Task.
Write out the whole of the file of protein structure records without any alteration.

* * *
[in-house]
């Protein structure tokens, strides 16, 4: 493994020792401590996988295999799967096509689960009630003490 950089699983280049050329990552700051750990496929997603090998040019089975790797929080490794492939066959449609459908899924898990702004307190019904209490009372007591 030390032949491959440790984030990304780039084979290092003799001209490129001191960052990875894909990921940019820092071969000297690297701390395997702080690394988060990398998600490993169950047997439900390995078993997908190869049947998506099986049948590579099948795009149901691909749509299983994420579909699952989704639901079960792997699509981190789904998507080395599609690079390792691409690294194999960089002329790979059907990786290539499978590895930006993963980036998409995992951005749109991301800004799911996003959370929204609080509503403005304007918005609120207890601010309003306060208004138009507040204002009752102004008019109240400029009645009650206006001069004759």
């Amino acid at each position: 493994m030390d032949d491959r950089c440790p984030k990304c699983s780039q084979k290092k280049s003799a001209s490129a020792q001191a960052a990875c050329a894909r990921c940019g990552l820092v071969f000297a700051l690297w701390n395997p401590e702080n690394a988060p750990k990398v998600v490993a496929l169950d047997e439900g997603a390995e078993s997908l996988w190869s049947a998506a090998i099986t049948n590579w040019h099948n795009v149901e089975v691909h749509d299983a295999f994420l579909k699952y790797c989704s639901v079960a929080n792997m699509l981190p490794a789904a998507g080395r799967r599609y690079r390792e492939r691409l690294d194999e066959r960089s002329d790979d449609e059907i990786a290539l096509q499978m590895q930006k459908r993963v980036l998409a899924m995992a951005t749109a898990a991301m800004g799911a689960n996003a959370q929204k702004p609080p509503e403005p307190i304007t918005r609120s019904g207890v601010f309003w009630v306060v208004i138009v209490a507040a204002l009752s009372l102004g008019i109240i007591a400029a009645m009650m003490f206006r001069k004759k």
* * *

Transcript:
[in-house]
């Protein structure tokens, strides 16, 4: 493994020792401590996988295999799967096509689960009630003490 950089699983280049050329990552700051750990496929997603090998040019089975790797929080490794492939066959449609459908899924898990702004307190019904209490009372007591 030390032949491959440790984030990304780039084979290092003799001209490129001191960052990875894909990921940019820092071969000297690297701390395997702080690394988060990398998600490993169950047997439900390995078993997908190869049947998506099986049948590579099948795009149901691909749509299983994420579909699952989704639901079960792997699509981190789904998507080395599609690079390792691409690294194999960089002329790979059907990786290539499978590895930006993963980036998409995992951005749109991301800004799911996003959370929204609080509503403005304007918005609120207890601010309003306060208004138009507040204002009752102004008019109240400029009645009650206006001069004759």
């Amino acid at each position: 493994m030390d032949d491959r950089c440790p984030k990304c699983s780039q084979k290092k280049s003799a001209s490129a020792q001191a960052a990875c050329a894909r990921c940019g990552l820092v071969f000297a700051l690297w701390n395997p401590e702080n690394a988060p750990k990398v998600v490993a496929l169950d047997e439900g997603a390995e078993s997908l996988w190869s049947a998506a090998i099986t049948n590579w040019h099948n795009v149901e089975v691909h749509d299983a295999f994420l579909k699952y790797c989704s639901v079960a929080n792997m699509l981190p490794a789904a998507g080395r799967r599609y690079r390792e492939r691409l690294d194999e066959r960089s002329d790979d449609e059907i990786a290539l096509q499978m590895q930006k459908r993963v980036l998409a899924m995992a951005t749109a898990a991301m800004g799911a689960n996003a959370q929204k702004p609080p509503e403005p307190i304007t918005r609120s019904g207890v601010f309003w009630v306060v208004i138009v209490a507040a204002l009752s009372l102004g008019i109240i007591a400029a009645m009650m003490f206006r001069k004759k």